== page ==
Comparatively Queer: Interrogating Identities across Time and Cultures

Hardcover | September 15, 2010

EditorWilliam J. Spurlin, Jarrod Hayes, Margaret R. Higonnet

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These innovative essays take a comparative approach to queer studies while simultaneously queering the field of comparative literature, strengthening the interdisciplinarity of both.  By focusing not only on comparative praxis, but also on interrogating our assumptions and categories of analysis, Comparatively Queer powerfully transforms the paradigms of comparison.

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These innovative essays take a comparative approach to queer studies while simultaneously queering the field of comparative literature, strengthening the interdisciplinarity of both.  By focusing not only on comparative praxis, but also on interrogating our assumptions and categories of analysis, Comparatively Queer powerfully transfor...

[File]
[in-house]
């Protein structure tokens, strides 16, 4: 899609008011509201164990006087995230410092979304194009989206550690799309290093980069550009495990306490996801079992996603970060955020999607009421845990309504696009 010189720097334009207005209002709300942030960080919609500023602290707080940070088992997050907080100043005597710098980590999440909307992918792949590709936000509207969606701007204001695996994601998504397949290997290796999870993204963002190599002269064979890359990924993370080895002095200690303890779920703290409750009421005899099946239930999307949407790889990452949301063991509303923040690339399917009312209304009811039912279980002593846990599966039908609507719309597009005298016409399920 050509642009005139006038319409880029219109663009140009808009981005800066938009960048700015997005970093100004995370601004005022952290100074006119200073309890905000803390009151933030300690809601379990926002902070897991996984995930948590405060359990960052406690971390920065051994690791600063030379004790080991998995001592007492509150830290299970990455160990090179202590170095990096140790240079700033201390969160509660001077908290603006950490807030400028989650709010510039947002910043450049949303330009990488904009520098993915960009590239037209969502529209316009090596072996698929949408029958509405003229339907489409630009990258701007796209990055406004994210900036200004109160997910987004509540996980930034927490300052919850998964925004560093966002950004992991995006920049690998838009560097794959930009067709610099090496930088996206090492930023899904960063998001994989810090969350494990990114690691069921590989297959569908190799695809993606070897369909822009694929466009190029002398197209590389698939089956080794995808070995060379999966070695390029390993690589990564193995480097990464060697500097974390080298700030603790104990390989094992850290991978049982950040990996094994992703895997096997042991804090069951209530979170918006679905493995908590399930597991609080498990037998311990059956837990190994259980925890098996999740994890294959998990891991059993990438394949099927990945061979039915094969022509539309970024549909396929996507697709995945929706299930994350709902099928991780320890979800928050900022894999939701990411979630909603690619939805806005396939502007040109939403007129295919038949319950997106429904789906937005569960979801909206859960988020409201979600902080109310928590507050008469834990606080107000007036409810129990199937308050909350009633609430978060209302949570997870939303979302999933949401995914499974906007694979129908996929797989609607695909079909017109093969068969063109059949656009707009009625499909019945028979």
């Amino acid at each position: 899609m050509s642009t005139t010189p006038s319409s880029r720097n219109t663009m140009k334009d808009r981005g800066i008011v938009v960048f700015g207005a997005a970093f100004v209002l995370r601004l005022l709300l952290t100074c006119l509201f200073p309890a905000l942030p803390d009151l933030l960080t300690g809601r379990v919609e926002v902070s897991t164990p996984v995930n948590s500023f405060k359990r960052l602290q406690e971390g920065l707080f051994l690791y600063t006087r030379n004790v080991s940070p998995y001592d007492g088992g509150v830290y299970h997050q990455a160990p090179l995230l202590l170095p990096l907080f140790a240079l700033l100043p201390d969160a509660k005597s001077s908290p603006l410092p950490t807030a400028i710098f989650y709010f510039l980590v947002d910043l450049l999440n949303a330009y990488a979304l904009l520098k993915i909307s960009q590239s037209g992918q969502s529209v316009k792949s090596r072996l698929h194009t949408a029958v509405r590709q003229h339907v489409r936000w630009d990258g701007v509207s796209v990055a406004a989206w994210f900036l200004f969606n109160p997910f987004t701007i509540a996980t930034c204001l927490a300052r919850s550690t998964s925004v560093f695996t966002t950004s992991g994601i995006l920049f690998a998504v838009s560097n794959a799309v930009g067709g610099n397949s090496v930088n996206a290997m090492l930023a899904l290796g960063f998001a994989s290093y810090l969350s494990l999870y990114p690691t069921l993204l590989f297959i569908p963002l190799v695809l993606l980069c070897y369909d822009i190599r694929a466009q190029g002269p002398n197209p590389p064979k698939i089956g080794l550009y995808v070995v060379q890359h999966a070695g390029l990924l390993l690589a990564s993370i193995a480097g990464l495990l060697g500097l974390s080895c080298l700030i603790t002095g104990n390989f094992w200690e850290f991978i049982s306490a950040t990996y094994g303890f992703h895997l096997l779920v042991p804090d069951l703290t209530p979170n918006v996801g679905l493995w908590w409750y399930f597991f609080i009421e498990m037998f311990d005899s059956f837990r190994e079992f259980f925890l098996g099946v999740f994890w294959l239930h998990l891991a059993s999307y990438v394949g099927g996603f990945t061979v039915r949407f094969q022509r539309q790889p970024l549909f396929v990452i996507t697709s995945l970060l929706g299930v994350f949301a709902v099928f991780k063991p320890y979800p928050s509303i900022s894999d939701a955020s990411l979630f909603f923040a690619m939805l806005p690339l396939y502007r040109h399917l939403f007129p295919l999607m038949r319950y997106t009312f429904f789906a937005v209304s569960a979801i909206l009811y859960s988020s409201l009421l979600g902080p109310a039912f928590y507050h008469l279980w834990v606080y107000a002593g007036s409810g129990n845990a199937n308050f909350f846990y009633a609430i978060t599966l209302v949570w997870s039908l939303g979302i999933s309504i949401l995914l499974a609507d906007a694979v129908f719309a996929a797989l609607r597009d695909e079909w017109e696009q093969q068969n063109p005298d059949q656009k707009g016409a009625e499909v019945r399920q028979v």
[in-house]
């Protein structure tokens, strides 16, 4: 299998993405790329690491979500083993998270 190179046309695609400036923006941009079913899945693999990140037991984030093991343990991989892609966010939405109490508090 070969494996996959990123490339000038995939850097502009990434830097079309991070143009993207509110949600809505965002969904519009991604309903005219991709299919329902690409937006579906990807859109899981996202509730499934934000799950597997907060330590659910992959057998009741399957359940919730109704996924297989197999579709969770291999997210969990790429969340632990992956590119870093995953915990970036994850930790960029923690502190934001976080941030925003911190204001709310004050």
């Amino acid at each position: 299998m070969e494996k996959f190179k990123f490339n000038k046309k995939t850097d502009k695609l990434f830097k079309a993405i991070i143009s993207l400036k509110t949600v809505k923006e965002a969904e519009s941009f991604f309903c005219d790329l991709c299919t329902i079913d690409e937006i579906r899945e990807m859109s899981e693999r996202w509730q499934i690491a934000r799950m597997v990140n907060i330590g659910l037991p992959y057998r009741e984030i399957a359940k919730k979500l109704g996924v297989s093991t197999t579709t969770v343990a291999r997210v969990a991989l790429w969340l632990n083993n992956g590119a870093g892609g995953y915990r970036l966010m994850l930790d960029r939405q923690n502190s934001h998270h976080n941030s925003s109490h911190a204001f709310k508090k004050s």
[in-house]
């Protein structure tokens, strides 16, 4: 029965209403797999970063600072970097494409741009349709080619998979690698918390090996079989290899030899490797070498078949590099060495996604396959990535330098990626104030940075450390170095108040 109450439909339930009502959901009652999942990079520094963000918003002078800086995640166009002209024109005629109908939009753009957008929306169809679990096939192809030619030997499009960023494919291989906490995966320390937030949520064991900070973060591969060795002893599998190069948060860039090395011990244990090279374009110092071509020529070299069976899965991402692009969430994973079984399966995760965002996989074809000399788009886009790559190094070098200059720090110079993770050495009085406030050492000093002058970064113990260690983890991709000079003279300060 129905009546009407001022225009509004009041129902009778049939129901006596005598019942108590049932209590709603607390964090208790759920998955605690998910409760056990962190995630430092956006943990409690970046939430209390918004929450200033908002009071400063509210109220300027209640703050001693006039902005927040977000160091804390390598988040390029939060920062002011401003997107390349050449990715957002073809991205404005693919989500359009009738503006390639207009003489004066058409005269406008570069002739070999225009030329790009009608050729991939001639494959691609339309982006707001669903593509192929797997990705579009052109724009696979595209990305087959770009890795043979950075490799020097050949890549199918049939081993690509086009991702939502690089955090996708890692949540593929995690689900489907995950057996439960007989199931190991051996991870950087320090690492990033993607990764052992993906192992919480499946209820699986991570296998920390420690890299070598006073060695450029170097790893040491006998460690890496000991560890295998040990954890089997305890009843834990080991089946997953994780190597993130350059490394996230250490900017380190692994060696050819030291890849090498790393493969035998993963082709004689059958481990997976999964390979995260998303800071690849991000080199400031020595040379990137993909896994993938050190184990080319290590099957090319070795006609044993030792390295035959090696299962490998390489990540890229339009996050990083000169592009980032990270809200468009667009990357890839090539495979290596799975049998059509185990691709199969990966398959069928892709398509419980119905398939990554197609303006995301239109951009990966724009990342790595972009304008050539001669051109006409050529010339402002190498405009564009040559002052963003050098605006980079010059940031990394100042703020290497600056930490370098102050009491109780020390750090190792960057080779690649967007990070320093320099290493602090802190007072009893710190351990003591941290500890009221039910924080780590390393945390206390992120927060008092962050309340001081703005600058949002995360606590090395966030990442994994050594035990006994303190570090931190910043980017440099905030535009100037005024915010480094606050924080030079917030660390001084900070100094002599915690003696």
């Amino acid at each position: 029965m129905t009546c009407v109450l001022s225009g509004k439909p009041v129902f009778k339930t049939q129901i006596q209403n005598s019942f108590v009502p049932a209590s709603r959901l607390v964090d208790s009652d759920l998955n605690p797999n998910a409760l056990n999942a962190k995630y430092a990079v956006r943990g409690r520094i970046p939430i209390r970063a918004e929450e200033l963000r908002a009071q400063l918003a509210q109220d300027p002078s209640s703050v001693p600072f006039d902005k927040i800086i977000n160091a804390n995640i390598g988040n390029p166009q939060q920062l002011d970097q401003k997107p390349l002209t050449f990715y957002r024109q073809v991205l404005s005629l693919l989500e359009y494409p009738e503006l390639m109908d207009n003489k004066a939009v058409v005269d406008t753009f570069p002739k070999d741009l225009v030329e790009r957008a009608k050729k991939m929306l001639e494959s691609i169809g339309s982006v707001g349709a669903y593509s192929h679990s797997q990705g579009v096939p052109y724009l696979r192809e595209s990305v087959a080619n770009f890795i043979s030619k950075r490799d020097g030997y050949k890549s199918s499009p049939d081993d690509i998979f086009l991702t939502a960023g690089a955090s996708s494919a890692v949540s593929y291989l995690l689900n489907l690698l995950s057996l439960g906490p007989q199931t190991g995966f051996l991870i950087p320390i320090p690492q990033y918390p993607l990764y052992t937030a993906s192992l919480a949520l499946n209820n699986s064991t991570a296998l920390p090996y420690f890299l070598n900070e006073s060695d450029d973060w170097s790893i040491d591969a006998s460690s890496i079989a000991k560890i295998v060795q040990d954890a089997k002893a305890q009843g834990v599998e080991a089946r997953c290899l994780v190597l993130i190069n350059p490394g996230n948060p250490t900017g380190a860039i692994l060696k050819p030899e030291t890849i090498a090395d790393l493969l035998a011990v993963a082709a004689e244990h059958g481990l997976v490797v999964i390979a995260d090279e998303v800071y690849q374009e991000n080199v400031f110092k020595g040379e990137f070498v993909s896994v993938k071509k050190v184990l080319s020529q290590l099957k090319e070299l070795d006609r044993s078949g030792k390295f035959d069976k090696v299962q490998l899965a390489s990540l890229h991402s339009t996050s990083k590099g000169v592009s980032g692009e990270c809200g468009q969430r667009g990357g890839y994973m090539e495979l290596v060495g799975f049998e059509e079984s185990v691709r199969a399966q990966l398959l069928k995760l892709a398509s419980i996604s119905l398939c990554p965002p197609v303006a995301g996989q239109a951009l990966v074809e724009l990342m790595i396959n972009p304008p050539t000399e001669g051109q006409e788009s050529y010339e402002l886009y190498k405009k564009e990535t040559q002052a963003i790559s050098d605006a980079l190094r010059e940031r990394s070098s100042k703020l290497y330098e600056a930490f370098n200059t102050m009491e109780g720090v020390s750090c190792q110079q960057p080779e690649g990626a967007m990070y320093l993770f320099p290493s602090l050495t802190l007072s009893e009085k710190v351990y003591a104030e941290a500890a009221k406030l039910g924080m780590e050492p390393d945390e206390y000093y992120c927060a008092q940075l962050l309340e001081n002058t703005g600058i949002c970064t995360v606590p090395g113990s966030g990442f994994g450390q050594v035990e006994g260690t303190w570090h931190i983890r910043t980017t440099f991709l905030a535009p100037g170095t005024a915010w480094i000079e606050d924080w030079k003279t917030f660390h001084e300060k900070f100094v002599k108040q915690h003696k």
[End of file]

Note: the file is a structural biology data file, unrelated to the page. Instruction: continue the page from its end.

Jarrod Hayes is Associate Professor of French and Francophone Studies at the University of Michigan.   Margaret R. Higonnet is Professor of English and Comparative Literature at the University of Connecticut and co-chair of the Gender Study Group at Harvard University’s Centre for European Studies.   William J. Spurlin is Professor of...

other books by William J. Spurlin

Format:HardcoverDimensions:244 pages, 8.5 × 5.5 × 0.62 inPublished:September 15, 2010Publisher:Palgrave MacmillanLanguage:English

The following ISBNs are associated with this title:

ISBN - 10:0230104363

ISBN - 13:9780230104365

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Table of Contents